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Robot, robot, wherefore art thou robot?

作者:申墼    发布时间:2017-10-22 03:00:11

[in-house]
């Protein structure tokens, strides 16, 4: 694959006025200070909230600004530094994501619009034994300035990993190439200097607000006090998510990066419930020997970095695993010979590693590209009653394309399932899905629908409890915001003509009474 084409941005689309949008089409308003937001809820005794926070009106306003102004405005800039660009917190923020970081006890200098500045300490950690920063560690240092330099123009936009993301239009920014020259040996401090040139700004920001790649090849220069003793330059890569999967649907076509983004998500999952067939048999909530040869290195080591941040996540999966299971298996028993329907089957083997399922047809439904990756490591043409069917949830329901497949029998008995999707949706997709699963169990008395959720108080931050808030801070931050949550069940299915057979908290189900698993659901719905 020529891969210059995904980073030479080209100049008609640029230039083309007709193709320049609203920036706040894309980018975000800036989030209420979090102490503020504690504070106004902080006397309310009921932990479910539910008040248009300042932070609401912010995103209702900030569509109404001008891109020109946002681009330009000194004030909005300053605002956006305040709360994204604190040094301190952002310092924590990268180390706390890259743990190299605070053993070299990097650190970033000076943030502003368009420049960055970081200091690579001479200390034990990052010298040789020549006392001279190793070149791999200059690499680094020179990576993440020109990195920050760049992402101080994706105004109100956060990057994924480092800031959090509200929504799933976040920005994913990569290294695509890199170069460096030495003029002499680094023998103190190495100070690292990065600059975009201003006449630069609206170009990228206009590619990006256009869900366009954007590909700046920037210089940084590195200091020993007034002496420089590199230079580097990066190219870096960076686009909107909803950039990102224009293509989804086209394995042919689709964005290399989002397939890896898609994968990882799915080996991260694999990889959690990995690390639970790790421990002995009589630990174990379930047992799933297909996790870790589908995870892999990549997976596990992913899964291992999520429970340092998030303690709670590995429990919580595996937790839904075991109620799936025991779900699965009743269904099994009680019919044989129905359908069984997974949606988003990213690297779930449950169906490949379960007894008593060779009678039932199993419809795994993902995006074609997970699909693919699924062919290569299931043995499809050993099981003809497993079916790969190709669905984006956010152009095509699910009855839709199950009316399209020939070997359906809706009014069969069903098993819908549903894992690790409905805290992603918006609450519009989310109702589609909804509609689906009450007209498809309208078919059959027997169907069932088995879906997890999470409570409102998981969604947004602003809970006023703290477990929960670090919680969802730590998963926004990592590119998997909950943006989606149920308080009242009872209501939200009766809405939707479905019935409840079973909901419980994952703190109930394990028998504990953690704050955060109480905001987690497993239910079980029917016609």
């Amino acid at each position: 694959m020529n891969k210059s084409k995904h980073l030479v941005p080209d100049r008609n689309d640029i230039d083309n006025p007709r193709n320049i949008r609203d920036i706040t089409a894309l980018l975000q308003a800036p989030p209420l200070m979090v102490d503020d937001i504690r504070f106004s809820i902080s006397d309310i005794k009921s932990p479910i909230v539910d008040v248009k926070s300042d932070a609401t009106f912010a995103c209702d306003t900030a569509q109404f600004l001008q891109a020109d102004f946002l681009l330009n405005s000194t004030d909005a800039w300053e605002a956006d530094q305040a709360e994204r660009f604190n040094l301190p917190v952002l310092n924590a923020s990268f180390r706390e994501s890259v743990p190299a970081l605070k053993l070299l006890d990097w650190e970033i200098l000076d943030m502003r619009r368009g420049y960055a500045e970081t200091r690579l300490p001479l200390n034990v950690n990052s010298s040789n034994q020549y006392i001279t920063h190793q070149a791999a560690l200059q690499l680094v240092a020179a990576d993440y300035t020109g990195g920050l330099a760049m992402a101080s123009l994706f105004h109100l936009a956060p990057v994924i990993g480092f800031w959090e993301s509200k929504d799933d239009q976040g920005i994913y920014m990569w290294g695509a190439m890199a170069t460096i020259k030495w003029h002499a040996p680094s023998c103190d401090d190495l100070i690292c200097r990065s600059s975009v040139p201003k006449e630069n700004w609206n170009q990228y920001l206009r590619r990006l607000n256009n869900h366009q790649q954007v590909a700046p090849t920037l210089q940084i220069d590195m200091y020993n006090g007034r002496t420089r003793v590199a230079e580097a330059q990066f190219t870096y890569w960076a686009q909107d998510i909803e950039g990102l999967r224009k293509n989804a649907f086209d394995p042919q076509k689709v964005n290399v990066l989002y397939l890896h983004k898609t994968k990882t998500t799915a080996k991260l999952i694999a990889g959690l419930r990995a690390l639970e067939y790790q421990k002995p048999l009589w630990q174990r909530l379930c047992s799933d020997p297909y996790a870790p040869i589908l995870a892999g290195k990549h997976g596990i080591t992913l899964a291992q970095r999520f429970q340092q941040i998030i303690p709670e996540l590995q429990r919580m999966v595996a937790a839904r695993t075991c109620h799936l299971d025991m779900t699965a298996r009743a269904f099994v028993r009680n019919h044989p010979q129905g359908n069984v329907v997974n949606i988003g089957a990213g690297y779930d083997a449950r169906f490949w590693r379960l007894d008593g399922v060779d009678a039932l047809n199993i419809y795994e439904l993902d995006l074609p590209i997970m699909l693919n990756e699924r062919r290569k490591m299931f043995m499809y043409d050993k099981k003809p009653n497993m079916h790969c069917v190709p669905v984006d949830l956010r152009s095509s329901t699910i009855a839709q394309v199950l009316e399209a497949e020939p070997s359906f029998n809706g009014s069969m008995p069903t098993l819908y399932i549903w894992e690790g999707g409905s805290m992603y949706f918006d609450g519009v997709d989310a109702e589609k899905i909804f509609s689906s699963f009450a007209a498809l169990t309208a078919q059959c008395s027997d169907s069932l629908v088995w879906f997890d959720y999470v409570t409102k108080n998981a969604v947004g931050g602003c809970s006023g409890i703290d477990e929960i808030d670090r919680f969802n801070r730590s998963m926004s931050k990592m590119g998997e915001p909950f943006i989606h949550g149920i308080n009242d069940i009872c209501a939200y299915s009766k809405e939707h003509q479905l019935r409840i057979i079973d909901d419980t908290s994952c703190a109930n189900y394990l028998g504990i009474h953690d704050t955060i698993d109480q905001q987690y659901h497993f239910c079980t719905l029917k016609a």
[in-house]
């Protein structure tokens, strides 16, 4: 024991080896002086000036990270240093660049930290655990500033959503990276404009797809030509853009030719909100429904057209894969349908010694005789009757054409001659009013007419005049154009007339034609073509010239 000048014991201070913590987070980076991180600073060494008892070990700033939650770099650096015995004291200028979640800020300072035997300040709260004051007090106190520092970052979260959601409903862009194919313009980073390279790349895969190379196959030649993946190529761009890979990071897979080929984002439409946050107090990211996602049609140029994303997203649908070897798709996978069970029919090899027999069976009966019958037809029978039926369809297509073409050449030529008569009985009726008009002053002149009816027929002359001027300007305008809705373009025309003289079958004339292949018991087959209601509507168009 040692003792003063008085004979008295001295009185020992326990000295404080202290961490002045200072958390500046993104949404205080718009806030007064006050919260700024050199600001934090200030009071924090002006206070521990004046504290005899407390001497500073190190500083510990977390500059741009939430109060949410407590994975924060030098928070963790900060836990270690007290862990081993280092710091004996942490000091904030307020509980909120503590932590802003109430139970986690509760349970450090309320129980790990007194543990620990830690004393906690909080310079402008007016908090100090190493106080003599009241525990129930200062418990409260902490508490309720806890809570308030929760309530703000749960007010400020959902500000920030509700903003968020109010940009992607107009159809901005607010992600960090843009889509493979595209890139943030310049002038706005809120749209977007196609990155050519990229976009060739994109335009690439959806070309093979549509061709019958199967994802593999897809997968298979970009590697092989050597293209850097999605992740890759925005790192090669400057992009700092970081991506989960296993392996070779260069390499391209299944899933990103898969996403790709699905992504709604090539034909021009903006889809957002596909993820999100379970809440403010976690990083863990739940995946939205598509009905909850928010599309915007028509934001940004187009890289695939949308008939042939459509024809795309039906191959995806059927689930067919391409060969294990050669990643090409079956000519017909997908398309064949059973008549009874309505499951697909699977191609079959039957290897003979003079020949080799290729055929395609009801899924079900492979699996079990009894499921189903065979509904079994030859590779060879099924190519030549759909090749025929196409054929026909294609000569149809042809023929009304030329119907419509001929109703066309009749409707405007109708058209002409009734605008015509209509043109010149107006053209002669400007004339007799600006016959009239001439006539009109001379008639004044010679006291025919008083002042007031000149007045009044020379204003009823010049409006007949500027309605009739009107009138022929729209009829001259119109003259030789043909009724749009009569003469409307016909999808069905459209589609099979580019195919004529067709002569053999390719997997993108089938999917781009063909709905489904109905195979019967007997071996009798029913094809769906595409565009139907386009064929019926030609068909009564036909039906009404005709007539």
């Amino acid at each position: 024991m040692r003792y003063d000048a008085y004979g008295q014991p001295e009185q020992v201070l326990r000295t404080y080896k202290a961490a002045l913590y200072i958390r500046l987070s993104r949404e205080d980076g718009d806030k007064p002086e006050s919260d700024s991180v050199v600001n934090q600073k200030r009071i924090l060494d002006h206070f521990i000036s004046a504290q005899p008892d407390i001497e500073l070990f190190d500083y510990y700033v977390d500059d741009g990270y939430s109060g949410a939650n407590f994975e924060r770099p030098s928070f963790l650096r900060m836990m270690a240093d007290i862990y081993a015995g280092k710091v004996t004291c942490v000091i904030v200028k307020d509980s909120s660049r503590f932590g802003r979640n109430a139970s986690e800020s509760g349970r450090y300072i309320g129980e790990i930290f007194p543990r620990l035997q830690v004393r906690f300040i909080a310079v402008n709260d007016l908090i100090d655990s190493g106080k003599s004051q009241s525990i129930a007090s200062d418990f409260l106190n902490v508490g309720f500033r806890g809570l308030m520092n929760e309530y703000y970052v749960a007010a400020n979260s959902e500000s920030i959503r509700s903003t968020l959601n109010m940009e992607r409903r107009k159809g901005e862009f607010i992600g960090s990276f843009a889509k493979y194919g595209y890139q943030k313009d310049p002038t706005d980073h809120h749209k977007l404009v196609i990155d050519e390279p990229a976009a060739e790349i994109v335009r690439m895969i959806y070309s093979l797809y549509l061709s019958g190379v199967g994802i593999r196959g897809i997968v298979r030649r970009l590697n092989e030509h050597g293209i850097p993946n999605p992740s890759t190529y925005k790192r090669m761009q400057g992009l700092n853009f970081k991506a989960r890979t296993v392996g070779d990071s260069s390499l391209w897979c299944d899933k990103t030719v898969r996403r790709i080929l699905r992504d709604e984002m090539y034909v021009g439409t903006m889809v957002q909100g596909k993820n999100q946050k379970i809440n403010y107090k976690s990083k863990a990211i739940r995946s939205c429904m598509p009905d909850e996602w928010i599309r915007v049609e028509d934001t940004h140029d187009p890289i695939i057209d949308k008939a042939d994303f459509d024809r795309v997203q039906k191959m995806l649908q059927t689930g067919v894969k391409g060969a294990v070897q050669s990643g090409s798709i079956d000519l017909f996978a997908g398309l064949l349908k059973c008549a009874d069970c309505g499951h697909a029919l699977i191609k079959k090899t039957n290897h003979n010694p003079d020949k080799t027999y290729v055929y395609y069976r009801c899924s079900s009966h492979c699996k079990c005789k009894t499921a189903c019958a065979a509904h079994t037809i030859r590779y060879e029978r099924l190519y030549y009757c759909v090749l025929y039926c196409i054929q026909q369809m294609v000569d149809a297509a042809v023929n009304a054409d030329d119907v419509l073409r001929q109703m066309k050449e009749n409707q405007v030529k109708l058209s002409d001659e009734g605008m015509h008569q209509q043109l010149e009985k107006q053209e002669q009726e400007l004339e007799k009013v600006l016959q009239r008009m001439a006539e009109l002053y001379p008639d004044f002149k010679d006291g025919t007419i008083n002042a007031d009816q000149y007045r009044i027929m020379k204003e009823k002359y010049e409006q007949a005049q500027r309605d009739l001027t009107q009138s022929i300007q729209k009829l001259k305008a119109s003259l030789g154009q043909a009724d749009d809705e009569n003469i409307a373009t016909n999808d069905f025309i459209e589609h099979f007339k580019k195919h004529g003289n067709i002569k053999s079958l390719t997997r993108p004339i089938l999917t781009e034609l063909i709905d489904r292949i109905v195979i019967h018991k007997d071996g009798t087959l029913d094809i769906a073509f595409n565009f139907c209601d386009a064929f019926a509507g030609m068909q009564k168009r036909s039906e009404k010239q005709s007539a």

By Celeste Biever From tragedy to comedy, robot performers are proving as emotive as they are automotive “HEATHER,” says the performer, “help me with my stylish scarf.” He regally flings his arms in the air, and waits. The woman he is addressing, Heather Knight, places a black lacy garment around his neck. He brings his arms back down and starts to tell a joke. The performer, whose name is Data (see photo, right, and video above), is rehearsing for his stand-up-comedy debut. Yet Data is not just any comedian: he is a half-metre-tall humanoid robot. He and Knight are doing their thing in Washington Square Park, New York, in front of a crowd of passers-by. Data is not the first robot to take to the stage in the hope of entertaining an audience (see “Performance a bit mechanical”). But now there is a bigger goal at stake for performers like him: to acquire acting skills that could help the rest of robotkind interact more fluidly with humans. And boy, do robots have a lot to learn. Present-day robots can often be annoying, creepy or just plain rude in their interactions with us. Humans are adept at coping with social nuances and subtle cues in communication, says Knight, a PhD student at Carnegie Mellon University (CMU) in Pittsburgh, Pennsylvania, and founder of a New York City-based robotics company called Marilyn Monrobot. “Yet robots today are socially disabled,” she says. For their developers, it’s about more than politeness. Unless robots develop more social awareness, they cannot become more sophisticated,

 

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